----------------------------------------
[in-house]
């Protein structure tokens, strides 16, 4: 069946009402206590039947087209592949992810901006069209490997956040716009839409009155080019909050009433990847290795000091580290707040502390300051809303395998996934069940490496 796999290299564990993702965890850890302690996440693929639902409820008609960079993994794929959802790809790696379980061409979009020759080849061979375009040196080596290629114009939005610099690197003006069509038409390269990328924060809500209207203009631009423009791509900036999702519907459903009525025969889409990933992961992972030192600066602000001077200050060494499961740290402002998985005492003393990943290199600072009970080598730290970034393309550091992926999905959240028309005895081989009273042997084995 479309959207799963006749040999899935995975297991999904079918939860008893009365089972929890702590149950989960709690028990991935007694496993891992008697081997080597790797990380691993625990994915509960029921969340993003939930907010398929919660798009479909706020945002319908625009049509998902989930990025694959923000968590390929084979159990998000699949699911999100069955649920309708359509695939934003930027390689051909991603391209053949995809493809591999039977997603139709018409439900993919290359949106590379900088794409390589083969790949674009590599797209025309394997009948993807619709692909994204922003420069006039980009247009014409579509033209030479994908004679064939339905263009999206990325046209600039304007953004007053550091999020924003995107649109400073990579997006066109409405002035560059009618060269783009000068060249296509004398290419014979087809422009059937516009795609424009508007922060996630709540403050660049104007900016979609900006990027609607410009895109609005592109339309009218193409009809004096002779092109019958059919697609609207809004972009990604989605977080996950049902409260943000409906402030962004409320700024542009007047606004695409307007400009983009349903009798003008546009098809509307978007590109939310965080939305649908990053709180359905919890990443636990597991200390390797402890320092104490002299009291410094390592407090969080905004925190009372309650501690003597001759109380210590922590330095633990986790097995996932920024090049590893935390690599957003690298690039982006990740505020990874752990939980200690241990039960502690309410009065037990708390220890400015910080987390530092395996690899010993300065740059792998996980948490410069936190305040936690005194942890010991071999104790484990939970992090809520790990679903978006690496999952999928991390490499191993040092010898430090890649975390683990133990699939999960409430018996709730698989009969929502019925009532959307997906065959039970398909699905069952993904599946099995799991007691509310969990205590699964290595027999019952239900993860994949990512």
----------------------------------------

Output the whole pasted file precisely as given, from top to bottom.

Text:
[in-house]
């Protein structure tokens, strides 16, 4: 069946009402206590039947087209592949992810901006069209490997956040716009839409009155080019909050009433990847290795000091580290707040502390300051809303395998996934069940490496 796999290299564990993702965890850890302690996440693929639902409820008609960079993994794929959802790809790696379980061409979009020759080849061979375009040196080596290629114009939005610099690197003006069509038409390269990328924060809500209207203009631009423009791509900036999702519907459903009525025969889409990933992961992972030192600066602000001077200050060494499961740290402002998985005492003393990943290199600072009970080598730290970034393309550091992926999905959240028309005895081989009273042997084995 479309959207799963006749040999899935995975297991999904079918939860008893009365089972929890702590149950989960709690028990991935007694496993891992008697081997080597790797990380691993625990994915509960029921969340993003939930907010398929919660798009479909706020945002319908625009049509998902989930990025694959923000968590390929084979159990998000699949699911999100069955649920309708359509695939934003930027390689051909991603391209053949995809493809591999039977997603139709018409439900993919290359949106590379900088794409390589083969790949674009590599797209025309394997009948993807619709692909994204922003420069006039980009247009014409579509033209030479994908004679064939339905263009999206990325046209600039304007953004007053550091999020924003995107649109400073990579997006066109409405002035560059009618060269783009000068060249296509004398290419014979087809422009059937516009795609424009508007922060996630709540403050660049104007900016979609900006990027609607410009895109609005592109339309009218193409009809004096002779092109019958059919697609609207809004972009990604989605977080996950049902409260943000409906402030962004409320700024542009007047606004695409307007400009983009349903009798003008546009098809509307978007590109939310965080939305649908990053709180359905919890990443636990597991200390390797402890320092104490002299009291410094390592407090969080905004925190009372309650501690003597001759109380210590922590330095633990986790097995996932920024090049590893935390690599957003690298690039982006990740505020990874752990939980200690241990039960502690309410009065037990708390220890400015910080987390530092395996690899010993300065740059792998996980948490410069936190305040936690005194942890010991071999104790484990939970992090809520790990679903978006690496999952999928991390490499191993040092010898430090890649975390683990133990699939999960409430018996709730698989009969929502019925009532959307997906065959039970398909699905069952993904599946099995799991007691509310969990205590699964290595027999019952239900993860994949990512």